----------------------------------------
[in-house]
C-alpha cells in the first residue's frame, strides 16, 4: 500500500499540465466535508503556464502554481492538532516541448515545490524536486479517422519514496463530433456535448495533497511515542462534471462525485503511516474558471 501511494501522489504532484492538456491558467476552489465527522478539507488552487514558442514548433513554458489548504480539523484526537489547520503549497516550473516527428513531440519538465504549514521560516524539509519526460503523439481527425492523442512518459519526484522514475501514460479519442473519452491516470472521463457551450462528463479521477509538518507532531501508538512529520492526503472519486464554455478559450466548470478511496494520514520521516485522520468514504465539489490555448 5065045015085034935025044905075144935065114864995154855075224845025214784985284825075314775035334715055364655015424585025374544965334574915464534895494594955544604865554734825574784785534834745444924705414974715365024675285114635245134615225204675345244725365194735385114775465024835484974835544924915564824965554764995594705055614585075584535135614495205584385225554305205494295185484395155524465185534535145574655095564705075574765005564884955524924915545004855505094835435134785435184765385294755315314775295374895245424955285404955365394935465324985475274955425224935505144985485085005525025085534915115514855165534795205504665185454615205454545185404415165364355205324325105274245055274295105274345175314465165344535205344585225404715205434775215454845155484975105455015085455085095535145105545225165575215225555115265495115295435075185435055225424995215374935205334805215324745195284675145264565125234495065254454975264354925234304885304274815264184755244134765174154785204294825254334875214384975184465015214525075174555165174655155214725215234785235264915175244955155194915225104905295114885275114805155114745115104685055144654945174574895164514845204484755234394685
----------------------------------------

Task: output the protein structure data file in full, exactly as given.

[in-house]
C-alpha cells in the first residue's frame, strides 16, 4: 500500500499540465466535508503556464502554481492538532516541448515545490524536486479517422519514496463530433456535448495533497511515542462534471462525485503511516474558471 501511494501522489504532484492538456491558467476552489465527522478539507488552487514558442514548433513554458489548504480539523484526537489547520503549497516550473516527428513531440519538465504549514521560516524539509519526460503523439481527425492523442512518459519526484522514475501514460479519442473519452491516470472521463457551450462528463479521477509538518507532531501508538512529520492526503472519486464554455478559450466548470478511496494520514520521516485522520468514504465539489490555448 5065045015085034935025044905075144935065114864995154855075224845025214784985284825075314775035334715055364655015424585025374544965334574915464534895494594955544604865554734825574784785534834745444924705414974715365024675285114635245134615225204675345244725365194735385114775465024835484974835544924915564824965554764995594705055614585075584535135614495205584385225554305205494295185484395155524465185534535145574655095564705075574765005564884955524924915545004855505094835435134785435184765385294755315314775295374895245424955285404955365394935465324985475274955425224935505144985485085005525025085534915115514855165534795205504665185454615205454545185404415165364355205324325105274245055274295105274345175314465165344535205344585225404715205434775215454845155484975105455015085455085095535145105545225165575215225555115265495115295435075185435055225424995215374935205334805215324745195284675145264565125234495065254454975264354925234304885304274815264184755244134765174154785204294825254334875214384975184465015214525075174555165174655155214725215234785235264915175244955155194915225104905295114885275114805155114745115104685055144654945174574895164514845204484755234394685